A user may enter commands and information into the computer 20 through input devices such as a keyboard 40 and a pointing device 42. Other input devices (not shown) may include a microphone, joystick, game pad, satellite dish, scanner, or the like. These and other input devices are often connected to the processing unit 21 through a serial port interface 46 that is coupled to the system bus, but may be connected by other interfaces, such as a parallel port, game port or a universal serial bus (USB) or a network interface card. A monitor 47 or other type of display device is also connected to the system bus 23 via an interface, such as a video adapter 48. In addition to the monitor, computers may include other peripheral output devices, not shown, such as speakers and printers.
The computer 20 operates or is operable in a networked environment using logical connections to one or more remote computers, such as a remote computer 49. The remote computer 49 may be a domain controller, a server, a router, a network PC, a personal computer, a peer device or other common network node, and typically includes many or all of the elements described above relative to the computer 20, although only a memory storage device 50 has been illustrated in
When used in a LAN networking environment, the computer 20 is connected to the local network 51 through a network interface or adapter 53. When used in a WAN networking environment, the computer 20 typically includes a modem 54 or other means for establishing communications over the WAN 52. The modem 54, which may be internal or external, is connected to the system bus 23 via the serial port interface 46. Program modules depicted relative to the computer 20, or portions thereof, may be stored in the remote memory storage device if such is present. It will be appreciated that the network connections shown are exemplary and other means of establishing a communications link between the computers may be used.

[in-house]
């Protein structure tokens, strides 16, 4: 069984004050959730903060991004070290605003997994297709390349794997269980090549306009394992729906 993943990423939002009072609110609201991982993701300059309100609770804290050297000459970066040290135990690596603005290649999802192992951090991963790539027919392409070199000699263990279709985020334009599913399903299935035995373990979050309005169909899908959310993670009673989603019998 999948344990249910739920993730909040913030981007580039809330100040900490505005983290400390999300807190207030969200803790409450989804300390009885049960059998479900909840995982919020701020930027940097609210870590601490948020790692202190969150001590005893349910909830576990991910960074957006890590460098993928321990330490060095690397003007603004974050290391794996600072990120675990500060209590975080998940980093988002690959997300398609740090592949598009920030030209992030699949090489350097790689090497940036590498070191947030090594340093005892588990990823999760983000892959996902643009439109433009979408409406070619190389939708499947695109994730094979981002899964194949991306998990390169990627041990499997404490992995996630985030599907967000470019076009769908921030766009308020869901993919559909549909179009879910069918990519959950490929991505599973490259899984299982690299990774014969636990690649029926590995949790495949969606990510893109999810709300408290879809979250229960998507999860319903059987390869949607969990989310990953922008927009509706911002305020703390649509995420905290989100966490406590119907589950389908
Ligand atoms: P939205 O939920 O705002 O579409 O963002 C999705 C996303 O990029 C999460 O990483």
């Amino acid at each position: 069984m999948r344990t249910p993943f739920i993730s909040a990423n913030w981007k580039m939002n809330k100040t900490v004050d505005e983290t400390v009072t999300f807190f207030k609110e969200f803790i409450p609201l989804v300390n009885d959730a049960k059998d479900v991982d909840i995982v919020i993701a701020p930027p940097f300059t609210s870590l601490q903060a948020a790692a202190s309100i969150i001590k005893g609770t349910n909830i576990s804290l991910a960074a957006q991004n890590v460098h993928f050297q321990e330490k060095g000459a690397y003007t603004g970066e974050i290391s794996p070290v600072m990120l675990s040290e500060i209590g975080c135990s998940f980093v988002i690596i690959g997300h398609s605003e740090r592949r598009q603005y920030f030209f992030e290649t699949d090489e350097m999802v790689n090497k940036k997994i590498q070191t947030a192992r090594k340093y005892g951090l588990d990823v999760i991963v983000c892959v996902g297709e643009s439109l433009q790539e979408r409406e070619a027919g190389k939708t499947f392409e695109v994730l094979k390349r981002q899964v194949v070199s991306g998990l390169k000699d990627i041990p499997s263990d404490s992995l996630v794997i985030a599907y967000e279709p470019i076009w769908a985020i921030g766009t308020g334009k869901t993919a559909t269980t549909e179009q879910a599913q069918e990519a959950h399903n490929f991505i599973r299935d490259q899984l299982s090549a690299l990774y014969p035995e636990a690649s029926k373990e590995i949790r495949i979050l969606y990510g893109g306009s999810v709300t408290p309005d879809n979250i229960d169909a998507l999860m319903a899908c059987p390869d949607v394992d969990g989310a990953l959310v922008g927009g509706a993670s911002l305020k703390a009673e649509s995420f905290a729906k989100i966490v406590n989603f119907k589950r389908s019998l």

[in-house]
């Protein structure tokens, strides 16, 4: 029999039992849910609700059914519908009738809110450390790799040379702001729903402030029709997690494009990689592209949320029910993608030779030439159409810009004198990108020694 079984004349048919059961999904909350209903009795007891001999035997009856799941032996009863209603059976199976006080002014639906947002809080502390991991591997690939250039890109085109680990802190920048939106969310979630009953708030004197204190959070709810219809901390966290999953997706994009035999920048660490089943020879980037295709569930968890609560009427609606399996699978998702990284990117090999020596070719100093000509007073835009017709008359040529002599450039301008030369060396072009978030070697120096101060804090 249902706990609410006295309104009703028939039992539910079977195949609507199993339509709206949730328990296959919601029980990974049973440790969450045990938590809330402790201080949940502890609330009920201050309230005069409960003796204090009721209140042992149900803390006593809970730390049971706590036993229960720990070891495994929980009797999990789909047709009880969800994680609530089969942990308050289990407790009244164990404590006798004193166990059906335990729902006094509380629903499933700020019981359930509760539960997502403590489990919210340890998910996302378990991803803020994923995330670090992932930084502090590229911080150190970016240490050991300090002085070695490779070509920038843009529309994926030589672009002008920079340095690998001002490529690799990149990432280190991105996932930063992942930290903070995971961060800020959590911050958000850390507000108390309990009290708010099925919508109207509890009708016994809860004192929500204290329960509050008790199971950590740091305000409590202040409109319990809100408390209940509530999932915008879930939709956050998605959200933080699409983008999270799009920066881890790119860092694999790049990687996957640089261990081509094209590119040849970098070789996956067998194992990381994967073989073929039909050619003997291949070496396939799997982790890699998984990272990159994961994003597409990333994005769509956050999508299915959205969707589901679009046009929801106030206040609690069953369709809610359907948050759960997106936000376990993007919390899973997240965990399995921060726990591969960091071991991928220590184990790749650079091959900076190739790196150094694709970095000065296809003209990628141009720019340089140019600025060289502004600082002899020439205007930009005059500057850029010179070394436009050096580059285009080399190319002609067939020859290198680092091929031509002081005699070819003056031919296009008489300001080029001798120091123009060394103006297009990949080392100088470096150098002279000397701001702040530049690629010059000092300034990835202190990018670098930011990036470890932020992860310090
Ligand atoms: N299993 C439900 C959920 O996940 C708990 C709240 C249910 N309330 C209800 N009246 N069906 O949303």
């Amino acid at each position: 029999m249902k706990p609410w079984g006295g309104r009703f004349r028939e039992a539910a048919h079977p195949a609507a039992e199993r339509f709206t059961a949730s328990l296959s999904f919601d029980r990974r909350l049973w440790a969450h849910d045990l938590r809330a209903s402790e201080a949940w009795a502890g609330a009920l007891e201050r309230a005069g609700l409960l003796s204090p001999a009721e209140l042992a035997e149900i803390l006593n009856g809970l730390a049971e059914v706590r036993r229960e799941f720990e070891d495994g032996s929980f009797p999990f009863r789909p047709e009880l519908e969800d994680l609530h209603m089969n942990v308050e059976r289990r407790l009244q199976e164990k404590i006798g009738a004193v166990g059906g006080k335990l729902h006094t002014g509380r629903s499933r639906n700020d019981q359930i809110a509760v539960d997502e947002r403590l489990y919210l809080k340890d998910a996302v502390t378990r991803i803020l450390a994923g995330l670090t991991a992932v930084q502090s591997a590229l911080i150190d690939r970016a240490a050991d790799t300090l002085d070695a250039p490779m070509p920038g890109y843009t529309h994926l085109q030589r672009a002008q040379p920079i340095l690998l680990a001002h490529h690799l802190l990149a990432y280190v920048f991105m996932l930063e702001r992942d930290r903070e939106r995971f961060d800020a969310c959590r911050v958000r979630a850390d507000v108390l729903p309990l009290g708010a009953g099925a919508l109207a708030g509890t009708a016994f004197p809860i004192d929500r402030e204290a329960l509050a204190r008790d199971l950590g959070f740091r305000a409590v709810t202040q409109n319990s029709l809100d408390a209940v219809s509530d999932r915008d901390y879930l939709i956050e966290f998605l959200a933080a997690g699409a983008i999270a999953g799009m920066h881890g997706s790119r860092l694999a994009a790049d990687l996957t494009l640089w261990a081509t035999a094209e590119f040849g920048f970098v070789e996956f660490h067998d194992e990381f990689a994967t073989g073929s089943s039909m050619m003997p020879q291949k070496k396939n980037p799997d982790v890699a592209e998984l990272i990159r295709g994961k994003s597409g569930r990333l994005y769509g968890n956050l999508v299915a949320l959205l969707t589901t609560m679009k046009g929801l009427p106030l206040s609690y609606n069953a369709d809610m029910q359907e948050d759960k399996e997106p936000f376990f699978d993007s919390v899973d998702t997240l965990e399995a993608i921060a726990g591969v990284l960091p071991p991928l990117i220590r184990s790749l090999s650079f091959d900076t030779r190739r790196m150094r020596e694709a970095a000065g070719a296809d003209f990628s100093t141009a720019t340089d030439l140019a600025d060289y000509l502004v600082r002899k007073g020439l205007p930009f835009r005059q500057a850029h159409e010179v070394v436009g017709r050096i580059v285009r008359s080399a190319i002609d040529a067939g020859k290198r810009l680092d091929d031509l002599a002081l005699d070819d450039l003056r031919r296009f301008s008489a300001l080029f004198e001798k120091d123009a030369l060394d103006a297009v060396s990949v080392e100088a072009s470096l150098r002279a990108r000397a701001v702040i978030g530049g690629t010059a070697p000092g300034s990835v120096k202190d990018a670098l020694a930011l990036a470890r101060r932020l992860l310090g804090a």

Herein, the invention will generally be described with reference to acts and symbolic representations of operations that are performed by one or more computers, unless indicated otherwise. As such, it will be understood that such acts and operations, which are at times referred to as being computer-executed, include the manipulation by the processing unit of the computer of electrical signals representing data in a structured form. This manipulation transforms the data or maintains it at locations in the memory system of the computer, which reconfigures or otherwise alters the operation of the computer in a manner well understood by those skilled in the art. The data structures where data is maintained are physical locations of the memory that have particular properties defined by the format of the data. However, while the invention is being described in the foregoing context, it is not meant to be limiting as those of skill in the art will appreciate that various of the acts and operations described hereinafter may also be implemented in hardware. In the following discussion, computing devices such as clients, domain controllers, servers, and so on may be of the architecture as described above with respect to
Referring now to
Furthermore, each of the applications 102 and 104 shown in
In one embodiment of the present invention, a continuous automatic capturing of data generated by an application is shown in
Using the information saved in the log 172, such as the screenshots at various points in time, the present invention is able to provide a graphical application window that illustrates a screenshot from a particular point in time. The user can identify a desired point in time by reviewing the screenshots. Once the user identifies a desired point in time, the application from that point in time can be recreated using the saved information in the log 172. Users can thus interact with a timeline to recover their work environment at different points in time.